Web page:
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Self-service apps boost Hyatt's bottom line

published on February 24, 2003
on / Datamation

Slow economic growth has competitors fiercely snapping at fewer and less lucrative business opportunities. Nowhere is this truer, perhaps, than in hospitality, an industry hard hit by restrained corporate spending for the last two years.

To give itself a competitive edge, Chicago-based Hyatt Corp. has turned to e-commerce in order to trim costs while providing better service to business customers on smaller margin sales.

An investment of more than $500,000 has given Hyatt the ability to offer self-service applications for corporate meeting planners over the Web -- leading to big payoffs for the global hospitality chain. enables professional meeting planner and novices to book meeting space for fewer than 100 people in real-time at any Hyatt hotel. The move demonstrates that Web technology can still bring value to a company's bottom line. Pitching potentially unpopular e-commerce projects to an executive board needn't be an arduous process, either.

A Big Small-Meeting Challenge

Smaller meetings, which represent almost 70% of Hyatt's meeting business, cost more to sell than larger ones. The small meetings tend to fall through more frequently than those with a proven, trackable history, said Fred Shea, vice president of sales operations for 122 of Hyatt's deluxe hotels and resorts throughout the United States, Canada, and the Caribbean.

Meeting planners tend to book small meetings on a shorter time frame, adding to the challenge of selling space. Whereas larger meetings are booked anywhere from six months to five years out, it's not unusual for business customers to request space for smaller meetings just a week in advance of the desired date.

The pressure to secure space makes corporate meeting planners jump at the first hotel that can meet their needs. So hotels can ill afford to miss a call or send customers to voicemail response systems.

As corporate meeting planners grow more cost conscious, rate savvy, and time crunched, selling to them has become more difficult, said Shea.

"The smaller revenue is harder to get to," said Shea. "We needed to provide a better way to service them."

Hyatt, like many companies, also needed a way to control costs.

"One way to do that is through self service," said Gartner research director White Andrews. "If you're selling a service and you can provide a better experience to users through a self-service environment, particularly in selecting and booking a room. You might be able to do that better online than in a typical call center."

Selling the Project

Understanding the potential financial drain of unsold rooms and the ability to save on sales overhead, Shea and Robert Bansfield, Hyatt's assistant vice president of management information systems, sold Hyatt's executive team on the idea of funding During its annual IT planning process, Bansfield outlined the project scope, one-time and incremental expenses, timeline, and to a lesser degree, its ROI to Hyatt's steering committee. v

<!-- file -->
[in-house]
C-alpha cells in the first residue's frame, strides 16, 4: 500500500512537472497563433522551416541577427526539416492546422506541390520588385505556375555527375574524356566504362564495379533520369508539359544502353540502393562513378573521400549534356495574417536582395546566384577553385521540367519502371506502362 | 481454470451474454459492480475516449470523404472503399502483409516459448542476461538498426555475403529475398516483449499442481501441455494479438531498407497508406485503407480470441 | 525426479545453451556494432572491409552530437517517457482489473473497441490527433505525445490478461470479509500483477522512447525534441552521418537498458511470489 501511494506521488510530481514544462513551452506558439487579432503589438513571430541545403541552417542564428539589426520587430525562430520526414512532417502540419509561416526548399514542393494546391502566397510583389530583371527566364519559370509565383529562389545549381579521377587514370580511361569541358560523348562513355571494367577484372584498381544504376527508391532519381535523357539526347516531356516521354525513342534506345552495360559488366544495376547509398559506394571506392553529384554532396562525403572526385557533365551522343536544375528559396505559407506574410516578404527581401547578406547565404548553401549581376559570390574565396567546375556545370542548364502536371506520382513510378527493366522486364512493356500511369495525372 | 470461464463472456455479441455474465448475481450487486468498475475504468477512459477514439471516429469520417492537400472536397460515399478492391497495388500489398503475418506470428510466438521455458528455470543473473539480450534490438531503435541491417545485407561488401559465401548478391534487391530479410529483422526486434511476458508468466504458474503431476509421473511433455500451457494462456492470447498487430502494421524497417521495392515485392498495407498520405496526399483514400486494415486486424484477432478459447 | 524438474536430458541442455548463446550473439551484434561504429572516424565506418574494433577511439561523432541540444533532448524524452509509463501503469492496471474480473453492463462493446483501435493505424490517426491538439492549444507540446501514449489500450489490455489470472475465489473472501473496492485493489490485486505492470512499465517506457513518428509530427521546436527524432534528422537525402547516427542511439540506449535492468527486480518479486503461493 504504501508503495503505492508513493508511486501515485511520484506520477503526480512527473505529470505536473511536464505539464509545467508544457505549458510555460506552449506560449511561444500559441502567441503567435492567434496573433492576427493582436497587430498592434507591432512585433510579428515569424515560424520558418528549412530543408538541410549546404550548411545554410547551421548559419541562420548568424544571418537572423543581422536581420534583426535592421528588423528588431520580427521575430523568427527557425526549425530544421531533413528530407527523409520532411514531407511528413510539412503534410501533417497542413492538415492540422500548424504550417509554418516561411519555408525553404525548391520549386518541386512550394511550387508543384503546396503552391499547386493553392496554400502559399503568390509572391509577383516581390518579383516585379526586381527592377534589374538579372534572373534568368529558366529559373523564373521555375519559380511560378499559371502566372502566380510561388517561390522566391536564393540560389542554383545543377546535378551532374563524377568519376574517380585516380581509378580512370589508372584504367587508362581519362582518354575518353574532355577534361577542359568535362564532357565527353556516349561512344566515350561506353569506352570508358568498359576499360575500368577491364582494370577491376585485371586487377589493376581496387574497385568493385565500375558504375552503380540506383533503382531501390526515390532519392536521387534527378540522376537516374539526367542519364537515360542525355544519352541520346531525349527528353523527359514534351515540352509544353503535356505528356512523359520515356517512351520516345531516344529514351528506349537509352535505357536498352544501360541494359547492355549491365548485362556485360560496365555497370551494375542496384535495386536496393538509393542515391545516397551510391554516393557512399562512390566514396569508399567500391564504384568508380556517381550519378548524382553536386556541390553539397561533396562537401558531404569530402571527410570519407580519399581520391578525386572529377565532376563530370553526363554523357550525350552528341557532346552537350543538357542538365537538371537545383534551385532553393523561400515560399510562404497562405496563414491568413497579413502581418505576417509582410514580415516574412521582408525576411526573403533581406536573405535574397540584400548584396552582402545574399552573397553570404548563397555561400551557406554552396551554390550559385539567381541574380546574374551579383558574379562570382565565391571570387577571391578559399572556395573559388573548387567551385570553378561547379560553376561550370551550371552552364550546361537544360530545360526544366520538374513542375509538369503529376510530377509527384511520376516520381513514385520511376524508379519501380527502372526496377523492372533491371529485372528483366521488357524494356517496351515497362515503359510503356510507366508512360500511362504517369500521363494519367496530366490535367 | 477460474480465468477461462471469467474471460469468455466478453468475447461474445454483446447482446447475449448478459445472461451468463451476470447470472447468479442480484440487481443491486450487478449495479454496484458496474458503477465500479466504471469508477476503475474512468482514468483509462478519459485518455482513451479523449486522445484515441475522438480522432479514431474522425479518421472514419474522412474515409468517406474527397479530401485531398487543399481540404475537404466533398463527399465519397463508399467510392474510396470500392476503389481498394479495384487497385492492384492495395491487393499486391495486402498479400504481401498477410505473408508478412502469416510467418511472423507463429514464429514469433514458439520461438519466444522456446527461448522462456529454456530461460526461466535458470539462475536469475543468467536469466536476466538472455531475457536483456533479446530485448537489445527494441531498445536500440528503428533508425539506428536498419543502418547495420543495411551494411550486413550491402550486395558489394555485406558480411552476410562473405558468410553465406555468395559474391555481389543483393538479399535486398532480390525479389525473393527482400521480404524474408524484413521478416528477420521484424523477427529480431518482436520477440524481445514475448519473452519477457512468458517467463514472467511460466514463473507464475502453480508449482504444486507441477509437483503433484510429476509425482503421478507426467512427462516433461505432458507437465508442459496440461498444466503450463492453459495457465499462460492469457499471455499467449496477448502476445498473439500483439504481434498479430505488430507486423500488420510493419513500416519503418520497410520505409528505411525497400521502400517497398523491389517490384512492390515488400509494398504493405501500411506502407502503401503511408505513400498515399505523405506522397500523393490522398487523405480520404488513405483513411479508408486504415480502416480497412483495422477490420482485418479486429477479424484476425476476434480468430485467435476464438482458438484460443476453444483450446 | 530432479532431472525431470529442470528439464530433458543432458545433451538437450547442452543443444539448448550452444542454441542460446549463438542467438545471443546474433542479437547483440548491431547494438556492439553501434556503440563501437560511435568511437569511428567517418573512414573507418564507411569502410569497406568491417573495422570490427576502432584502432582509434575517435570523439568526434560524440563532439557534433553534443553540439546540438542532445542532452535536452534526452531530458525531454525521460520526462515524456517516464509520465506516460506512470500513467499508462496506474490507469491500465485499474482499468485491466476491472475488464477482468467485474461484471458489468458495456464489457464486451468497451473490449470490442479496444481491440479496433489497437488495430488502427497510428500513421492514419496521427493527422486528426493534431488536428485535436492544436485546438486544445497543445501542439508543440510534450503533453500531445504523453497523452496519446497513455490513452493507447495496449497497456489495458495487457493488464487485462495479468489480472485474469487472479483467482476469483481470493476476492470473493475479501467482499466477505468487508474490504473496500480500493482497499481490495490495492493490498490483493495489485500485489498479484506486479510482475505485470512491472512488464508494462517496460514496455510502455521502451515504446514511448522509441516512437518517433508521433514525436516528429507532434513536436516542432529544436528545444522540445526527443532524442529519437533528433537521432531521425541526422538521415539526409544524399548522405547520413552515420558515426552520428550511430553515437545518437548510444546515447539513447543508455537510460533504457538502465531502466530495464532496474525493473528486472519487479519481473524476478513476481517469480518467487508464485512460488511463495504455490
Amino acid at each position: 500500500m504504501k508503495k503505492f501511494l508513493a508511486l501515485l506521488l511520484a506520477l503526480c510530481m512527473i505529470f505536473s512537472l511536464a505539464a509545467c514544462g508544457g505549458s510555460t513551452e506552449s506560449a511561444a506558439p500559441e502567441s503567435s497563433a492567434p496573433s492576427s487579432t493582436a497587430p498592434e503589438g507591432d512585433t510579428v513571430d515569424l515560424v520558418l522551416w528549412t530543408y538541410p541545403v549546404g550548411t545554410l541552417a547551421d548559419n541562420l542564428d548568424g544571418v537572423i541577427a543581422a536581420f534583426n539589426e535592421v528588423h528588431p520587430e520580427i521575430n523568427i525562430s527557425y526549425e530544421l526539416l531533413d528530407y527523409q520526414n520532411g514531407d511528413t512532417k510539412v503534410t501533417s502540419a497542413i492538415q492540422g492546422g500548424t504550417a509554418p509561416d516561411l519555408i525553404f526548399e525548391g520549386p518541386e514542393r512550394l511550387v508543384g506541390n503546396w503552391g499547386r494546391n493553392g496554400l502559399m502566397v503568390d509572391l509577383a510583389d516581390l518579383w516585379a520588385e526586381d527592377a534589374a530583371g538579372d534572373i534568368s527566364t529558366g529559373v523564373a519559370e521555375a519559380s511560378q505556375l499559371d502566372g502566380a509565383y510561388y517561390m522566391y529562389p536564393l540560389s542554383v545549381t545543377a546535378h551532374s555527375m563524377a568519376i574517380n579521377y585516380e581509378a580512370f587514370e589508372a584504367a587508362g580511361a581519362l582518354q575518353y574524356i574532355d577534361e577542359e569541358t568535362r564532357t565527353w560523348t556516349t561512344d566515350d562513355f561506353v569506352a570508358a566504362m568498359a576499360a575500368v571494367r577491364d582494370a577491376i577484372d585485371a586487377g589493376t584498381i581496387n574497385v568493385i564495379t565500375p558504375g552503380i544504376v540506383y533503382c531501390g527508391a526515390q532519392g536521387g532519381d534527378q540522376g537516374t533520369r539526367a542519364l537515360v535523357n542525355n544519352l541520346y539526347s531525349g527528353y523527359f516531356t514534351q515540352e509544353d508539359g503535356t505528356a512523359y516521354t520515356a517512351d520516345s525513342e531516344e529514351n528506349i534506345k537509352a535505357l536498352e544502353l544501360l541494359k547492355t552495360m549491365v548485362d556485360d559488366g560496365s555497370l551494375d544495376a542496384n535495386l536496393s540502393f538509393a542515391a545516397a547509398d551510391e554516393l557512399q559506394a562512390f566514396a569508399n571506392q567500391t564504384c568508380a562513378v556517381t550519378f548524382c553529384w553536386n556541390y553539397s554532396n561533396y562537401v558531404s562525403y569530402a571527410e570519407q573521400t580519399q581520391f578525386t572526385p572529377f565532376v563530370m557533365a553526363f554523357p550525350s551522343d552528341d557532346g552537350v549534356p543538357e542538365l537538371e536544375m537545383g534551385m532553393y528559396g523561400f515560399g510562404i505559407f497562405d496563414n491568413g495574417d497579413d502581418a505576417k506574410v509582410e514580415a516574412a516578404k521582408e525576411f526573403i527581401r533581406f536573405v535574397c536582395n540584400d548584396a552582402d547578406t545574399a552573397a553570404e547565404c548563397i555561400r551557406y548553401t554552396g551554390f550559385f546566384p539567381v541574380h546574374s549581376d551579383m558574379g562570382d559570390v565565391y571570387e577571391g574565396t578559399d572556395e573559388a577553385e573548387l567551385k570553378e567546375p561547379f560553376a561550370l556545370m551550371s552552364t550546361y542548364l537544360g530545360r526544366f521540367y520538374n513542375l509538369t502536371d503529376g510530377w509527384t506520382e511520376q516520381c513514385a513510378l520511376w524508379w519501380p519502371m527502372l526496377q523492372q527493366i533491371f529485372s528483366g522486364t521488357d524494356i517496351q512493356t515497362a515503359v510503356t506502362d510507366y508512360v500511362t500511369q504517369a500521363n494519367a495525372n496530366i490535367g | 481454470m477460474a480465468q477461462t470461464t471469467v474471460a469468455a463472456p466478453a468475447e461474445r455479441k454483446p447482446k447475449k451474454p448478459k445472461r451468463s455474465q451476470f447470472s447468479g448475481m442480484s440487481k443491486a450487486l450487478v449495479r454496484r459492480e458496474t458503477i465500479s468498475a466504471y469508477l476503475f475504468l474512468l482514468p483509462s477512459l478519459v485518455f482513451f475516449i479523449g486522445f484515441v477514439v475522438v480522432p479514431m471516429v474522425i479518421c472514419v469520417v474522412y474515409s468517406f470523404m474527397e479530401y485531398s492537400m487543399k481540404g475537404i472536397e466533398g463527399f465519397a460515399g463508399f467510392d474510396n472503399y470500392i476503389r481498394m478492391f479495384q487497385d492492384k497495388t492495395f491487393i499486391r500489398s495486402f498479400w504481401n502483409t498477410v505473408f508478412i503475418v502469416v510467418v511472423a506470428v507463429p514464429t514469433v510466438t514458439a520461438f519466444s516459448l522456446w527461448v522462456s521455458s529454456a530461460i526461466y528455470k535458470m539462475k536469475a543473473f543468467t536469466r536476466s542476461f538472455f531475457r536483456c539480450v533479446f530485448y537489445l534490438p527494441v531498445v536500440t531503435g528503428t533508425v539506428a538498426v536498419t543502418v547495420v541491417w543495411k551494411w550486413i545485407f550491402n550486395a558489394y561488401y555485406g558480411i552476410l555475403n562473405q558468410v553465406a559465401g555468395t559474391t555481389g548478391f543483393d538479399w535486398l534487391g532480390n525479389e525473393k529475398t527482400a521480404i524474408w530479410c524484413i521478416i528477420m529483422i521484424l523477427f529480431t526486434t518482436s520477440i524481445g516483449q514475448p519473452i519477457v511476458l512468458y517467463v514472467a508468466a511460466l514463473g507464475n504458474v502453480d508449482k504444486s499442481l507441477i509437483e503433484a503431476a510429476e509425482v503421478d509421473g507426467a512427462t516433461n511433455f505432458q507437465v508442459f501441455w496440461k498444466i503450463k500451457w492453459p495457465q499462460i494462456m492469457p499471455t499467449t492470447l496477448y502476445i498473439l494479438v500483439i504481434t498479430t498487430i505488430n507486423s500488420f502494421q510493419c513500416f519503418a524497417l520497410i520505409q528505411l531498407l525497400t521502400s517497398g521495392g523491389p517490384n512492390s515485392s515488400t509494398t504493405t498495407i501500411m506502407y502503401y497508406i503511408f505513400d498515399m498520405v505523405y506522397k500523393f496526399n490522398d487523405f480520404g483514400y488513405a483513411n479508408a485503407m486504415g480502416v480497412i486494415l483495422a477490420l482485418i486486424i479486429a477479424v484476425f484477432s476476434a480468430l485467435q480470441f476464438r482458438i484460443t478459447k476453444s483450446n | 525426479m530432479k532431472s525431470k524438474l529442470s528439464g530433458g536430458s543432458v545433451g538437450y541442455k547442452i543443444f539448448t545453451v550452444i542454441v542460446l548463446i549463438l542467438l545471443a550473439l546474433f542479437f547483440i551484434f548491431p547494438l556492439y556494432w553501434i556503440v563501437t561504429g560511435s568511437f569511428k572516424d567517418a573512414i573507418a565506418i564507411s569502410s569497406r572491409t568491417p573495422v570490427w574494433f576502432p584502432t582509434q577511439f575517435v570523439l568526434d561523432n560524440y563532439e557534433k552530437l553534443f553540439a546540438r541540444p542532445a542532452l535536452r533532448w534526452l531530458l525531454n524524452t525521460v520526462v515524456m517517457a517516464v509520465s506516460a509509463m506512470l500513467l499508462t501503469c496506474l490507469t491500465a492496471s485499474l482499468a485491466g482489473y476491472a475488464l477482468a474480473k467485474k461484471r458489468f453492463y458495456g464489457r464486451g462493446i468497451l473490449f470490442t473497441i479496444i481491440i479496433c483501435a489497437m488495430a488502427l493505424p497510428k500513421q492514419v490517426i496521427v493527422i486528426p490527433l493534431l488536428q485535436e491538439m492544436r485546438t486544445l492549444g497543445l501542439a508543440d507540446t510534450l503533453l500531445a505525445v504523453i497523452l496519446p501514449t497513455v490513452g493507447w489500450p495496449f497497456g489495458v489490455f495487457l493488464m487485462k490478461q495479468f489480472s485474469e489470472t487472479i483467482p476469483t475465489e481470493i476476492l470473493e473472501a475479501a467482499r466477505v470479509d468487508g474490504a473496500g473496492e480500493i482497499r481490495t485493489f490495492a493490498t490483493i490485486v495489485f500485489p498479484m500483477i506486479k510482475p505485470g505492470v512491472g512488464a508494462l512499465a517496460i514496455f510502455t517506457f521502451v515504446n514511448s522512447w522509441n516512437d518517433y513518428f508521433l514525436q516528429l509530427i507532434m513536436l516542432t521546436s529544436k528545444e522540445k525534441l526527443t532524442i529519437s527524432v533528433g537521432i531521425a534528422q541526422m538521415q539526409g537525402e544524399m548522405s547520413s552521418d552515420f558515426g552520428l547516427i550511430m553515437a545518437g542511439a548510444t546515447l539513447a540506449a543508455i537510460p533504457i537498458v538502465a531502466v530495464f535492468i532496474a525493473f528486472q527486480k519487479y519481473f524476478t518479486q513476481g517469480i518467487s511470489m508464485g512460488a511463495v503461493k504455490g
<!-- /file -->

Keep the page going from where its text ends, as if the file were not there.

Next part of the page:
Comfortable with the fact that the project would give Hyatt a competitive advantage -- no other hotel at present can do real-time meeting reservations -- the committee approved the project.

Hyatt started design and development in mid-2001 and rolled out the project in December 2001. A six-person team from Computer Sciences Corp. built the application, which tied into Hyatt's existing proprietary reservation system, Reserve, and its sales tool, Envision.

The application leverages an Informix database and runs on IBM RS6000 servers. Hyatt already had a centralized database in place, said Bansfield, which helped to further minimize the costs and development time.

Impressive Results

Since its advertised launch in February 2002, the project has an impressive track record. In its first six months, the site logged 150 bookings amounting to more than $1 million of held inventory, said Shea. On its one-year anniversary, the site has more than 1,300 registered users, representing some 1,500 organizations. The site averages more than 400 availability searches per month -- searches that can be done 24 hours a day -- something the sales staff can't offer.

If continued e-commerce development Hyatt is any sign that is a proven success, then all signs are positive.

Hyatt recently teamed with StarCite to deliver real-time group meeting rate availability via StarCite's Online Marketplace. The site offers meeting planners an automated method of submitting RFPs for meeting space. Hyatt now is the only hotel able to offer quotes in one minute. Considering the first company to respond to RFPs can sometimes get the business, technology may put Hyatt far ahead of the pack.

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